Now, I will formally derive the individual contributions of the concept related to known physical entities in mechanics. I will only treat the quasi-static limit where the dynamics of the wave function |*w*> and the dynamics of the fields *ϕ*_{I} decouple. This means that the field is kept static for the quantum solution on the one hand. The quantum solution on the other hand determines the energetics of the fields. The expectation value of the energy functional (7) has three formally different contributions if the differential operators $\frac{\partial}{\partial s}$ and $\frac{\partial}{\partial t}$ are applied to the wave function |*w*> or the field *ϕ*_{I}, respectively.

Applying the differential operators to the field components and using the normalisation of the wave function <*w*|*w*>=1 yields the force *u*_{I} related to the gradient of the fields *I*:

$${u}_{I}=\frac{4U\eta}{{\pi}^{2}}\left[{\mathrm{(}\frac{\partial {\varphi}_{I}}{\partial s}\mathrm{)}}^{2}-\frac{1}{{c}^{2}}{\mathrm{(}\frac{\partial {\varphi}_{I}}{\partial t}\mathrm{)}}^{2}+\frac{{\pi}^{2}}{{\eta}^{2}}\mathrm{|}{\varphi}_{I}\mathrm{(}1-{\varphi}_{I}\mathrm{)}|\right]\mathrm{.}$$(8)

The mixed contribution describes the correlation between the field and the wave function, and shall be set to 0 in the quasi-static limit:

$$\begin{array}{c}\mathrm{(}1-2{\varphi}_{I}\mathrm{)}\frac{4U\eta}{{\pi}^{2}}[\frac{\partial {\varphi}_{I}}{\partial s}<w\left|\frac{\partial}{\partial s}\right|w>\\ -\frac{1}{{c}^{2}}\frac{\partial {\varphi}_{I}}{\partial t}<w\left|\frac{\partial}{\partial t}\right|w>]=0.\end{array}$$(9)

The force *e*_{I} related to the volume of field *I* is defined as

$${e}_{I}{\mathrm{|}}_{{\varphi}_{I}\text{\hspace{0.17em}}=\text{\hspace{0.17em}}1}=\frac{4U\eta}{{\pi}^{2}}{\varphi}_{I}^{2}<w\left|\frac{{\partial}^{2}}{\partial {s}^{2}}-\frac{1}{{c}^{2}}\frac{{\partial}^{2}}{\partial {t}^{2}}\right|w>\mathrm{.}$$(10)

Next, we need to elaborate the structure of the fields. I do this for the special case of *N*=2 in a linear setting with periodic boundary conditions, for simplicity. The general case is a straightforward extension that cannot be solved analytically, however. For the analytic solvability, it is also convenient to replace the coupling function ${\varphi}_{I}^{2}$ in (10) by the function $m\mathrm{(}\varphi \mathrm{)}=\frac{1}{4}\left\{\mathrm{(}2\varphi -1\mathrm{)}\mathrm{}\sqrt{\varphi \mathrm{(}1-\varphi \mathrm{)}}+\frac{1}{2}\mathrm{arcsin}2\varphi -1\right\},$ which is monotonous between the states 0 and 1 and has the normalisation to 0 and 1 for these states. Differences in both coupling functions become irrelevant in the sharp interface limit *η*→0 to be investigated here. For *N*=2 and *ϕ*_{1}=1−*ϕ*_{2}=*ϕ*, the equation of motion (6) read, with Δ*e*=*e*_{1}−*e*_{2}, ${m}_{\varphi}=\frac{\partial m}{\partial \varphi},$ and $\tau =\frac{4}{{\pi}^{2}}\tilde{\tau}:$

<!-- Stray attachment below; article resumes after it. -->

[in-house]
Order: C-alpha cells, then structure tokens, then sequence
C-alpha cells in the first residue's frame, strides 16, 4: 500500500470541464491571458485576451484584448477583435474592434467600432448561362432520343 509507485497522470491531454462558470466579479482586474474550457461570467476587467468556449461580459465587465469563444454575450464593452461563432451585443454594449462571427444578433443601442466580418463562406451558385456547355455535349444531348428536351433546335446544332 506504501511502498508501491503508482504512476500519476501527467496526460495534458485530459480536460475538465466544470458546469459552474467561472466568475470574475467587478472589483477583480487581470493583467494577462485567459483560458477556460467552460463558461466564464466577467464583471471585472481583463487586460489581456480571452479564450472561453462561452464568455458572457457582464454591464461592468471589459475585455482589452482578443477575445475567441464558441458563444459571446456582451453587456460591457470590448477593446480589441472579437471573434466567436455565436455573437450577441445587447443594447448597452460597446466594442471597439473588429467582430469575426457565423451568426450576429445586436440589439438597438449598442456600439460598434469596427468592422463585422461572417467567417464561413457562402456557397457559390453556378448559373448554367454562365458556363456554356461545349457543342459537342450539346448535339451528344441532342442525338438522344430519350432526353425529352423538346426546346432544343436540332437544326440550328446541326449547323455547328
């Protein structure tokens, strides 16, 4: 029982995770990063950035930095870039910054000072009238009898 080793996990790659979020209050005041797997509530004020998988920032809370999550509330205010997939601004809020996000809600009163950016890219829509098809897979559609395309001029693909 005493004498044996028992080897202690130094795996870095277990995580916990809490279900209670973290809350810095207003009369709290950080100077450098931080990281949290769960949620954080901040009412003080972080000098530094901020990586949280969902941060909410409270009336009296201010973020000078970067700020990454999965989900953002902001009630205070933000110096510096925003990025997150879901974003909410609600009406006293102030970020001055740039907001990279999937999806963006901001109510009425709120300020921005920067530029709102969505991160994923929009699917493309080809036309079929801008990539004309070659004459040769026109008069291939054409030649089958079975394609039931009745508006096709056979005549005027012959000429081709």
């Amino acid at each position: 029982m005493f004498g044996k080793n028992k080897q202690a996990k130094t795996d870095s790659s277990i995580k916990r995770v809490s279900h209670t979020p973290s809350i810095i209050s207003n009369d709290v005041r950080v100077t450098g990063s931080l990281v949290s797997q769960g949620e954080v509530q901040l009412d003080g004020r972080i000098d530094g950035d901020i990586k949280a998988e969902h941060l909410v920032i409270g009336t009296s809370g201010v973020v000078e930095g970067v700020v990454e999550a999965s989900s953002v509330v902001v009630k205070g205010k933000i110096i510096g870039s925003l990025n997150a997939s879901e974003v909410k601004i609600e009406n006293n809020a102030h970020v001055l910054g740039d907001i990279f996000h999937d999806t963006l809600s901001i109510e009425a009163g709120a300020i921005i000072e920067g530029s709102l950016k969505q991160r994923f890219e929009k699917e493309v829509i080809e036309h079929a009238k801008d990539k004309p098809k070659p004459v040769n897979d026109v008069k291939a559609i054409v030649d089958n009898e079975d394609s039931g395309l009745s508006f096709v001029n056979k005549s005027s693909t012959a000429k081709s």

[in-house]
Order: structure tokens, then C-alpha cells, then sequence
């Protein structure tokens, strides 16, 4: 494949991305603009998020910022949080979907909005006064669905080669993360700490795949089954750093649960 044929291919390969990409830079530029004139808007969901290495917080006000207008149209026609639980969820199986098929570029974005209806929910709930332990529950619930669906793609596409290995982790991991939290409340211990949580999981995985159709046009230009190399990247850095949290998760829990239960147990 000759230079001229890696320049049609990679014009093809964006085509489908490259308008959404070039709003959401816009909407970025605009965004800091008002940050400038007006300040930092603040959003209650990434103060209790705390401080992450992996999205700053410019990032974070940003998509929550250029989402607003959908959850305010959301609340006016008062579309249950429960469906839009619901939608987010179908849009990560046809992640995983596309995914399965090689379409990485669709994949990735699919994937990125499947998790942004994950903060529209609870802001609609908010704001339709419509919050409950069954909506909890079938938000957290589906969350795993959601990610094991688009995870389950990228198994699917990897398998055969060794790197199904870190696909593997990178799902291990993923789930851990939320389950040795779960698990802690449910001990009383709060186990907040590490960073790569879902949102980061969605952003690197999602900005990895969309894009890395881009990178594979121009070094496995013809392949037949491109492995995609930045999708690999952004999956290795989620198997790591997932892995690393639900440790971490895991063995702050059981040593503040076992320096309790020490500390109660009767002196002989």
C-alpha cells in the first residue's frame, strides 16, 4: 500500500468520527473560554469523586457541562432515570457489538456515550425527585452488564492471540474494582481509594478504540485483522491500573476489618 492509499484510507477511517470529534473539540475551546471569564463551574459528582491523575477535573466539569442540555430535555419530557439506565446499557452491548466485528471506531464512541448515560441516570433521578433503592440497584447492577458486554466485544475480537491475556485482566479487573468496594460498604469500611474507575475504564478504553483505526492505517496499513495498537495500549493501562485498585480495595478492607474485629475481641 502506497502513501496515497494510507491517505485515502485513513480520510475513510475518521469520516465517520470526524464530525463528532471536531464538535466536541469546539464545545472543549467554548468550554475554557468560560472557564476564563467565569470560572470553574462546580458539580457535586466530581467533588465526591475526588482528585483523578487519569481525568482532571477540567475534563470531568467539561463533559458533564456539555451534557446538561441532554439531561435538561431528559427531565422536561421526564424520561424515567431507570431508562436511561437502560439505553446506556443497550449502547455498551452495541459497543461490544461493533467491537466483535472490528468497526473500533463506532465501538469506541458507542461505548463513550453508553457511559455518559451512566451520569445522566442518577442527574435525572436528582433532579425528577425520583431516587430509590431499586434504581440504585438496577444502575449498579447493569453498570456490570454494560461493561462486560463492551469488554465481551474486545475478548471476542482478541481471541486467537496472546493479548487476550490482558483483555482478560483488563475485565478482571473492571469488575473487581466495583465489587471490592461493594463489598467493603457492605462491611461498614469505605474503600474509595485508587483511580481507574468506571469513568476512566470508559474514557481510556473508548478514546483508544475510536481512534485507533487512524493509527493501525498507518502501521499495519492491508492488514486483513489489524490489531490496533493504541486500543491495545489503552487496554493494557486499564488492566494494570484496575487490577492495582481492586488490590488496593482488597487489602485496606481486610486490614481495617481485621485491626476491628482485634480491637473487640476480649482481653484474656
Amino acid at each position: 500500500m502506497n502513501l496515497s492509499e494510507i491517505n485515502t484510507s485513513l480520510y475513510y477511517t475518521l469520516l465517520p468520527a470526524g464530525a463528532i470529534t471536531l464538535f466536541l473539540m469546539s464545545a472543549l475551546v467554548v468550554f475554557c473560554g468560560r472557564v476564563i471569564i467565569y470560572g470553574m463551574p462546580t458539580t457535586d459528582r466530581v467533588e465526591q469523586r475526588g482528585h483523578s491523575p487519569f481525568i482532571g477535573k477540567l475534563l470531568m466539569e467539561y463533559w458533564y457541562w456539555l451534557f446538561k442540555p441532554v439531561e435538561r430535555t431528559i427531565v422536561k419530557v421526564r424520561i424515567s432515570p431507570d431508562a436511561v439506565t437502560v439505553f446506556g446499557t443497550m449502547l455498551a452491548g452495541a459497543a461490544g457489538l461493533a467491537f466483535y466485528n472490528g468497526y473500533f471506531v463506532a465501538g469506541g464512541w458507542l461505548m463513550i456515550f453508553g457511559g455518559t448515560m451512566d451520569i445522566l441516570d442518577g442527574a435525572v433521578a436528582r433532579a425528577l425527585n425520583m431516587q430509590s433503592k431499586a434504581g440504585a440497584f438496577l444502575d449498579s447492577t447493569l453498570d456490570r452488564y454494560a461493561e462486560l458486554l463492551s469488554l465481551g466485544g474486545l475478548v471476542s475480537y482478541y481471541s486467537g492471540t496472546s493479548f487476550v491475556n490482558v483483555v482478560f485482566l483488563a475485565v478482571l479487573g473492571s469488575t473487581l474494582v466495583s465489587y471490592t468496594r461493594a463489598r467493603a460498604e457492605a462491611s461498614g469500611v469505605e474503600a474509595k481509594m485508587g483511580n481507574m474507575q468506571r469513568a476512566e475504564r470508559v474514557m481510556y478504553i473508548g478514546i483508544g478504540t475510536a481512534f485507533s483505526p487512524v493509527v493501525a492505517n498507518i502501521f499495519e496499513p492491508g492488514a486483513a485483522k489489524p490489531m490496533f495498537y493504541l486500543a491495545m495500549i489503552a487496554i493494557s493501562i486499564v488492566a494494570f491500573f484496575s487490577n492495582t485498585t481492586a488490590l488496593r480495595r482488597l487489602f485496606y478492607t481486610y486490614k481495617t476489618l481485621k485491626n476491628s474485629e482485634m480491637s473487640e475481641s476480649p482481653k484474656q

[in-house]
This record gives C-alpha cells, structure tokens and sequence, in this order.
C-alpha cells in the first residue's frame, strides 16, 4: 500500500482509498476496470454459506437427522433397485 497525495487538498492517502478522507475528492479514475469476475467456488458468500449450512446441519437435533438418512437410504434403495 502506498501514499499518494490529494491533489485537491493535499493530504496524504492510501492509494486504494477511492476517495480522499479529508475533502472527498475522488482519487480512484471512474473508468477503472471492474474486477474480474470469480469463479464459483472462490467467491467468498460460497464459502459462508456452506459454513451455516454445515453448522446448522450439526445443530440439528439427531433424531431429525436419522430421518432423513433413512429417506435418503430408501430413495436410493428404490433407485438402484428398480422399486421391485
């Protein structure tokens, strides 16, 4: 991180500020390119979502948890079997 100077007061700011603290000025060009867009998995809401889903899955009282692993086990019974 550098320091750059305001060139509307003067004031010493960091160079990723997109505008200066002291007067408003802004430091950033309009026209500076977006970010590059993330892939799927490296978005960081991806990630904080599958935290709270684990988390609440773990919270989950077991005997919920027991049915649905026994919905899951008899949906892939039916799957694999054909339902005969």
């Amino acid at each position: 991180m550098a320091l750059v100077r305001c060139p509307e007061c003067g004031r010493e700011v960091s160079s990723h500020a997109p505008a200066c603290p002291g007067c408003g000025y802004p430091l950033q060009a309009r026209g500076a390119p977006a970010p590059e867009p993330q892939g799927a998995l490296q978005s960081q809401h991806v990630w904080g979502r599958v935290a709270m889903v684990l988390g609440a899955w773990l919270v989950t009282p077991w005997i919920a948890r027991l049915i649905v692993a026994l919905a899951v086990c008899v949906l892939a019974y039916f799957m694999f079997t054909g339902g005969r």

$$\begin{array}{c}\tau \frac{\partial}{\partial t}\varphi =\tau v\frac{\partial}{\partial s}\varphi =U\left[\eta \frac{{\partial}^{2}\varphi}{\partial {s}^{2}}\mathrm{(}1-\frac{{v}^{2}}{{c}^{2}}\mathrm{)}+\frac{{\pi}^{2}}{\eta}\mathrm{(}\varphi -\frac{1}{2}\mathrm{)}\right]\text{\hspace{0.17em}}\\ +{m}_{\varphi}\Delta e\mathrm{.}\end{array}$$(11)

I have transformed the time derivative of the field $\frac{\partial}{\partial t}\varphi $ into the moving frame with velocity *v*, $\frac{\partial}{\partial t}=v\frac{\partial}{\partial s}$ and used the Euler–Lagrange relation

$$\frac{\delta}{\delta \varphi}{\displaystyle {\int}_{-\infty}^{+\infty}\text{d}s}{\displaystyle {\int}_{0}^{+\infty}\text{d}t\to \frac{\partial}{\partial \varphi}-\frac{\partial}{\partial t}\frac{\partial}{\partial {\varphi}_{t}}-\frac{\partial}{\partial s}\frac{\partial}{\partial {\varphi}_{s}}}\mathrm{.}$$(12)

The contributions of (11) proportional to *U* dictate from their divergence in the limit *η*→0 the special solution for the field, which is the well-known ‘solution of a traveling wave’, or ‘traveling wave solution’ (see Appendix of [15]). We find, besides the trivial solution *ϕ*(*s*, *t*)≡0, the primitive solution (*s*_{1}<*s*_{2}, *s*_{1}<*s*<*s*_{2})

$$\varphi \mathrm{(}s\mathrm{,}\text{\hspace{0.17em}}t\mathrm{)}=\frac{1}{2}\left[\mathrm{sin}\frac{\pi \mathrm{(}{s}_{1}+s+vt\mathrm{)}}{{\eta}_{v}}\text{\hspace{0.17em}}-\text{\hspace{0.17em}}\mathrm{sin}\mathrm{(}\frac{\pi \mathrm{(}{s}_{2}+s-vt\mathrm{)}}{{\eta}_{v}}\mathrm{)}\right]\mathrm{,}$$(13)